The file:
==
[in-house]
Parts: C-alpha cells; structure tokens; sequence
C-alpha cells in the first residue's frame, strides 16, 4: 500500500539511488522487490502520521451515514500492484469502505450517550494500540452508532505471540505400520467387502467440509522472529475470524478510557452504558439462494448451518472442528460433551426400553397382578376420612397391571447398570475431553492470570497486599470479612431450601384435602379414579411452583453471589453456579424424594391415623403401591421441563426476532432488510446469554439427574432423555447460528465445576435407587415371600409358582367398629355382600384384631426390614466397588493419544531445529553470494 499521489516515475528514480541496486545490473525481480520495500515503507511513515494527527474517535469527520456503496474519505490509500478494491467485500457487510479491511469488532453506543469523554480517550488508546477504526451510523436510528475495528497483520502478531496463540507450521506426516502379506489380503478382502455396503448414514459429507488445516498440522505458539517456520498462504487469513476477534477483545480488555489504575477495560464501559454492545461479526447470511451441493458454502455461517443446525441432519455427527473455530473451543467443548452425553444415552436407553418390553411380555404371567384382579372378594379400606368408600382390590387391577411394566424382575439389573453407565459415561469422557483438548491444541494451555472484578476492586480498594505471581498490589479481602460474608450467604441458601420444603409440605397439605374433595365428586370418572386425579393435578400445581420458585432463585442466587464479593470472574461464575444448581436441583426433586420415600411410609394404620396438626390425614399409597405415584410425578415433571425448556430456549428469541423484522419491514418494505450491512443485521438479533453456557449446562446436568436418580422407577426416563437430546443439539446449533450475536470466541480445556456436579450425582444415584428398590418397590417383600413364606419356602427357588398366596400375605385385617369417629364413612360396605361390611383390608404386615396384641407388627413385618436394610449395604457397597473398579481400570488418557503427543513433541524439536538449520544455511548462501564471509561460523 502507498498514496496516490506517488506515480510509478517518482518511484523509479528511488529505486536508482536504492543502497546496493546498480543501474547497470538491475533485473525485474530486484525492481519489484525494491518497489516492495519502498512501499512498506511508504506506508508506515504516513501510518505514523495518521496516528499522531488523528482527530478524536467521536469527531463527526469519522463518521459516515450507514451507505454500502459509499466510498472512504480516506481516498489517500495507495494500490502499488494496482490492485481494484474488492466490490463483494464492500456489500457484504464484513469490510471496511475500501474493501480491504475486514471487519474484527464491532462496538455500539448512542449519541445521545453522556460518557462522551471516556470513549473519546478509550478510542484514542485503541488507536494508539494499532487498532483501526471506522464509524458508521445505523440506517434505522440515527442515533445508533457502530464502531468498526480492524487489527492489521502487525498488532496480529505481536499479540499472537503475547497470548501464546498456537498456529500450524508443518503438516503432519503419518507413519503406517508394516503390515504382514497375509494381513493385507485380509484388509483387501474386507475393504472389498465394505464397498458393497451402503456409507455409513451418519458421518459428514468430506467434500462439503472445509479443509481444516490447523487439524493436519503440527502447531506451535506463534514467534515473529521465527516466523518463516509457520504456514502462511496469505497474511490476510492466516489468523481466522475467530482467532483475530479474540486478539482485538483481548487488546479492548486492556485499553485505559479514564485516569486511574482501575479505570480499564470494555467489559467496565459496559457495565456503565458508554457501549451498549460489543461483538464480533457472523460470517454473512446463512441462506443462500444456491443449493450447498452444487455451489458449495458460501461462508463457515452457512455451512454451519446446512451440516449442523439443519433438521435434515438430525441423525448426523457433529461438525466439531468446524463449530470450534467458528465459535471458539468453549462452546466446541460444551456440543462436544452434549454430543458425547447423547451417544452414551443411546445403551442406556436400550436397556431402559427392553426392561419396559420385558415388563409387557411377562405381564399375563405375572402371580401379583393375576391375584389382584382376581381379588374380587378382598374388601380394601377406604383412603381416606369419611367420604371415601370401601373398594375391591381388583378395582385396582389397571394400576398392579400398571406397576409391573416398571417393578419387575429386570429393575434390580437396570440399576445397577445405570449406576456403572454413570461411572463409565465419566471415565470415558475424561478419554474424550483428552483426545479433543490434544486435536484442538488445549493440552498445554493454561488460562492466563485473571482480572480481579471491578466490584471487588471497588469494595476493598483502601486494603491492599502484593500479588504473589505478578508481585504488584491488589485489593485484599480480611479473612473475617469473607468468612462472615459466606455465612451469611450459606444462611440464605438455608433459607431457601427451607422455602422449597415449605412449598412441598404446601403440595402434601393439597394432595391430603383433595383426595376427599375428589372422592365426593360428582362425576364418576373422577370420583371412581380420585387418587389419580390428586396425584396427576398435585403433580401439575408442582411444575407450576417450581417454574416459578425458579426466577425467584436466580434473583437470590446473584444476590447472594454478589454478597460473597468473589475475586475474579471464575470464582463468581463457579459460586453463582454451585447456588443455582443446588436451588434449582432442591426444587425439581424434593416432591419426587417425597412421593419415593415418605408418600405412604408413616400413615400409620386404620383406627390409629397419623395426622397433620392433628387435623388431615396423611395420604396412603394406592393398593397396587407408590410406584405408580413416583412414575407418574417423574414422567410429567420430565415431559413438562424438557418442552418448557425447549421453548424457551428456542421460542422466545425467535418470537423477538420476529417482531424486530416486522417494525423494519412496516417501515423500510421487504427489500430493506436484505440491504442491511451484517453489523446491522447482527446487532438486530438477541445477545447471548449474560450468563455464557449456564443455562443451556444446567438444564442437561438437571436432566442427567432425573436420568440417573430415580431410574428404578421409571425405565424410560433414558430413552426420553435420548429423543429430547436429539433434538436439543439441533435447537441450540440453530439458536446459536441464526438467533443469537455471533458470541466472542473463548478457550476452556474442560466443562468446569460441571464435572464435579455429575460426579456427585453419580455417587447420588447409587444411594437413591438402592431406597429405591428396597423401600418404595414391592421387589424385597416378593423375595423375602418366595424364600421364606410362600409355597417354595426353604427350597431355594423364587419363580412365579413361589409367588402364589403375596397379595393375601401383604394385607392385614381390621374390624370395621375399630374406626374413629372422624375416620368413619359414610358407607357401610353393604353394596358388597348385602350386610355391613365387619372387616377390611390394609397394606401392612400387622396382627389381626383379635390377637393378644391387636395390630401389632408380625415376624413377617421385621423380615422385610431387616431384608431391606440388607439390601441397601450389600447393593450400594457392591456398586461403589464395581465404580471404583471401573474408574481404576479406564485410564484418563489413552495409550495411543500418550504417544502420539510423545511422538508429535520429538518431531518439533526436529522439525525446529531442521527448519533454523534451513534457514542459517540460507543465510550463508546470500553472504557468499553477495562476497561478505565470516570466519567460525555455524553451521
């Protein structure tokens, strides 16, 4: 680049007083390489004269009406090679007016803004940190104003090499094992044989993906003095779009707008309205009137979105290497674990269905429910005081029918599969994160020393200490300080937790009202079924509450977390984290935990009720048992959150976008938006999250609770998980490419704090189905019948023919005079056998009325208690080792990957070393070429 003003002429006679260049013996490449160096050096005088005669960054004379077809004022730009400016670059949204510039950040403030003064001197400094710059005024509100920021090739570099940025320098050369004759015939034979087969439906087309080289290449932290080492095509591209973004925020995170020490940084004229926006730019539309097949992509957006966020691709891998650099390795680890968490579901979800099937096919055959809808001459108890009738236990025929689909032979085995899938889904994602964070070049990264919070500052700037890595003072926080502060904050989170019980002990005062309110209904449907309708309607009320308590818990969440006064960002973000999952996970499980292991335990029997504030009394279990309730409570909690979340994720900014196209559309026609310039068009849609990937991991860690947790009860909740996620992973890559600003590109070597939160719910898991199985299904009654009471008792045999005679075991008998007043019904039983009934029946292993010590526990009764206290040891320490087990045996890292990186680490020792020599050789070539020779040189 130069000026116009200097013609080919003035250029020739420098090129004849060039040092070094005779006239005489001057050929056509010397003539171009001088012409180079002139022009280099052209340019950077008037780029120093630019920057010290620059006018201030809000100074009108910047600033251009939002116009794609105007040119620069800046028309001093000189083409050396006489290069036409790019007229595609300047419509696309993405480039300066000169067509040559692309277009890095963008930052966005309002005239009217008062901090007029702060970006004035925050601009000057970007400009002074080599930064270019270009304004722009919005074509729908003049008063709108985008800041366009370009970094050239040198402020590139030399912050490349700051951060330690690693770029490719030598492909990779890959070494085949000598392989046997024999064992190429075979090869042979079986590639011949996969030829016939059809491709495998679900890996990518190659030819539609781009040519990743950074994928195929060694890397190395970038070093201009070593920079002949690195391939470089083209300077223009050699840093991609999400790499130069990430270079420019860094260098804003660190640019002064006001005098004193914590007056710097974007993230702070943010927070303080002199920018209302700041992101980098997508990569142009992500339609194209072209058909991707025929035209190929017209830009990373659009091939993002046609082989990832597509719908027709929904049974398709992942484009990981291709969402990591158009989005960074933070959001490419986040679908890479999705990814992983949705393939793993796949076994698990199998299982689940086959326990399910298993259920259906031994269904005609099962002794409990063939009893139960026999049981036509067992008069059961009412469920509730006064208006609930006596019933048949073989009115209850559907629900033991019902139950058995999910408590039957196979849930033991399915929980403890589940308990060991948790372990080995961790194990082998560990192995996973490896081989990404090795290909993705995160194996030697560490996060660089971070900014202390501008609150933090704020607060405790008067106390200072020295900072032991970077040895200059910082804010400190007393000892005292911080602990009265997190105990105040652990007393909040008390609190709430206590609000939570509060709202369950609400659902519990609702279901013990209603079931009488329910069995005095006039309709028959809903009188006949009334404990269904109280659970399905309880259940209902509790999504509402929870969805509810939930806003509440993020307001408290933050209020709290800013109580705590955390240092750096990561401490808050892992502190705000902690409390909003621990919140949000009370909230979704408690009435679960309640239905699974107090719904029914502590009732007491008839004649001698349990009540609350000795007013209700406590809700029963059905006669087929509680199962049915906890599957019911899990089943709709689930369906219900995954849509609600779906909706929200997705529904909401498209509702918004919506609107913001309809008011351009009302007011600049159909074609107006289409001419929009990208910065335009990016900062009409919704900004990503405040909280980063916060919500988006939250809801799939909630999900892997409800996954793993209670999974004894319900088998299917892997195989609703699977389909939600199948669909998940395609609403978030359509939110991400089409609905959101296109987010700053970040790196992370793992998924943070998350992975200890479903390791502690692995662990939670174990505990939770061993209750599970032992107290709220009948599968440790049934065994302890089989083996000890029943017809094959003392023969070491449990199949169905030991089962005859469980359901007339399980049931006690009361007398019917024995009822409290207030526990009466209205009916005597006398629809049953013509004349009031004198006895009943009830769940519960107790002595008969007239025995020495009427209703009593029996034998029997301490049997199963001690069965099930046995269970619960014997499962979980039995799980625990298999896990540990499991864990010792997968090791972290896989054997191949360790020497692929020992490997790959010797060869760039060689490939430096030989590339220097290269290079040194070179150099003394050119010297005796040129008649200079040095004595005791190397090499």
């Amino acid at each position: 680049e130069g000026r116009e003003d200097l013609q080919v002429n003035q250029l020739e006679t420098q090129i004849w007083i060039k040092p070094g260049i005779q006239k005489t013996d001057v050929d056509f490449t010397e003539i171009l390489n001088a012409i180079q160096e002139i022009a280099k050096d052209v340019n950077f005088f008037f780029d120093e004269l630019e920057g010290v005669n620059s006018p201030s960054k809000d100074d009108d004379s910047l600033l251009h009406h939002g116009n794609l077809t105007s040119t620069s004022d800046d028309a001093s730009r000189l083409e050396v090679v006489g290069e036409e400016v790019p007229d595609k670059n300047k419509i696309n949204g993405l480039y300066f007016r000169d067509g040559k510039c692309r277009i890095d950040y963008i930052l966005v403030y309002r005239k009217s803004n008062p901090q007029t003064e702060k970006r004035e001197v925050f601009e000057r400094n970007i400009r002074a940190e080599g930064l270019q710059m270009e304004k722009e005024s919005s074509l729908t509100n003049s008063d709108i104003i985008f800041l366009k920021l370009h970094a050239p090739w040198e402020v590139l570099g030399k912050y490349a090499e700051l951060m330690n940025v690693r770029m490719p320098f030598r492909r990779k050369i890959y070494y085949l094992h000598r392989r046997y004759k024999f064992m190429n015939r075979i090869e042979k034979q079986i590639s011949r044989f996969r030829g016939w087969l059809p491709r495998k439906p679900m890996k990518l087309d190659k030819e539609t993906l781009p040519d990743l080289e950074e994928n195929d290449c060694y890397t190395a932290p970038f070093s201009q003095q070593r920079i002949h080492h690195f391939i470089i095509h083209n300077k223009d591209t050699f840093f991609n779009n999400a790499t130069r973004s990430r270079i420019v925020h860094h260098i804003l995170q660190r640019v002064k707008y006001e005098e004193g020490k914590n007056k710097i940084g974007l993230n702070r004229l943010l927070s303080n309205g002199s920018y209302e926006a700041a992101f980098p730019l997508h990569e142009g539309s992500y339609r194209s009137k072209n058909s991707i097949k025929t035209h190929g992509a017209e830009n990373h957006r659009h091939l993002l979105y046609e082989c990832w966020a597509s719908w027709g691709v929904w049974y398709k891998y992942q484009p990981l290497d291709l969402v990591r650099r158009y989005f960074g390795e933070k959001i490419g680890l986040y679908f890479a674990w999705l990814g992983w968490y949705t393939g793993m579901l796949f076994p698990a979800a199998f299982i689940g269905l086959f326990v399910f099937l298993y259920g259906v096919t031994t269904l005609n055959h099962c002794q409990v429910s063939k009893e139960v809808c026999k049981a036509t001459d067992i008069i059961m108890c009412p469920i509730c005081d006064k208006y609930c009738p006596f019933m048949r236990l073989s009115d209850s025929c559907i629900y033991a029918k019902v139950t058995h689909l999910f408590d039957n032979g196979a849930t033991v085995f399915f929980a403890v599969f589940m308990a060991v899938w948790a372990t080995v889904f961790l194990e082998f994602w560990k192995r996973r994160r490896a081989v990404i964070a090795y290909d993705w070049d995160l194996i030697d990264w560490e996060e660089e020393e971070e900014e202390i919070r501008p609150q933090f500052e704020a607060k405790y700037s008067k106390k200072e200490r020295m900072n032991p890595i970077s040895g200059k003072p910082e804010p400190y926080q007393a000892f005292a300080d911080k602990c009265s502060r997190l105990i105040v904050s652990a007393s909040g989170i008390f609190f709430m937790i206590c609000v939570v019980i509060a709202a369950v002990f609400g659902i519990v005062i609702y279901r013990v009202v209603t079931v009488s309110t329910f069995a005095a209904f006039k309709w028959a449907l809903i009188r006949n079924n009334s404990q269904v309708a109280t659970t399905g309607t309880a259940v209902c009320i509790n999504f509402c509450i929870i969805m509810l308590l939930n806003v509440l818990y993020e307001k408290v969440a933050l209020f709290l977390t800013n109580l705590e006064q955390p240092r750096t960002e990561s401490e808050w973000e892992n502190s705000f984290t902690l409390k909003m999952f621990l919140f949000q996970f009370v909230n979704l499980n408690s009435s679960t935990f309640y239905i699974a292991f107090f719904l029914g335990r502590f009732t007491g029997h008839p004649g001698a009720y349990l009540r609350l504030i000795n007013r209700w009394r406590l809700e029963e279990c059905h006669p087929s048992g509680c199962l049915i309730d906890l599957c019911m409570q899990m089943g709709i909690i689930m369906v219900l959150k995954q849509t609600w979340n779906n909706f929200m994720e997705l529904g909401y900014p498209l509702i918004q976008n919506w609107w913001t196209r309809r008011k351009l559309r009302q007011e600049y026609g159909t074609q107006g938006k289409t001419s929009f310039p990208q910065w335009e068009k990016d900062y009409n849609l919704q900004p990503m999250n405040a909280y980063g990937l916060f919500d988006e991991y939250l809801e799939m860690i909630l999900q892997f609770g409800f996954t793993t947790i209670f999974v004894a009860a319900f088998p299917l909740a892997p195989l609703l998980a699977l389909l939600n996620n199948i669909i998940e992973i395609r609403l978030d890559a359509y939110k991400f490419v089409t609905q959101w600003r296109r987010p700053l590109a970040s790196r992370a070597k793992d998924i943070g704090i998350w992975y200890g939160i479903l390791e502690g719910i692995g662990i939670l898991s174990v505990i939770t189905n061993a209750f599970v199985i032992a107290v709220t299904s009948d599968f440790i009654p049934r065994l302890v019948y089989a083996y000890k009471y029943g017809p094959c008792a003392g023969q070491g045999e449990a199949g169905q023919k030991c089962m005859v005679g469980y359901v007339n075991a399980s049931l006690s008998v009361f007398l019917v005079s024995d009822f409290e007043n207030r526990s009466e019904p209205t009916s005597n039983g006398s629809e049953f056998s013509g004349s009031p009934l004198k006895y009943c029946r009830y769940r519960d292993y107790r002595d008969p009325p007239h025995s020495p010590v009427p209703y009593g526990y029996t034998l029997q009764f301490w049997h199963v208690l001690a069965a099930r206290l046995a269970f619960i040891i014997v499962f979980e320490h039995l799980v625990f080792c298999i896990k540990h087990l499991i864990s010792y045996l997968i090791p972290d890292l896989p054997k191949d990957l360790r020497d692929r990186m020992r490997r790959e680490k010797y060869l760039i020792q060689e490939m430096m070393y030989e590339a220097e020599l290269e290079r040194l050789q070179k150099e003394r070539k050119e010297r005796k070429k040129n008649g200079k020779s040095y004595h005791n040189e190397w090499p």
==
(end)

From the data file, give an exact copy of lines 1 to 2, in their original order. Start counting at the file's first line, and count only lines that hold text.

[in-house]
Parts: C-alpha cells; structure tokens; sequence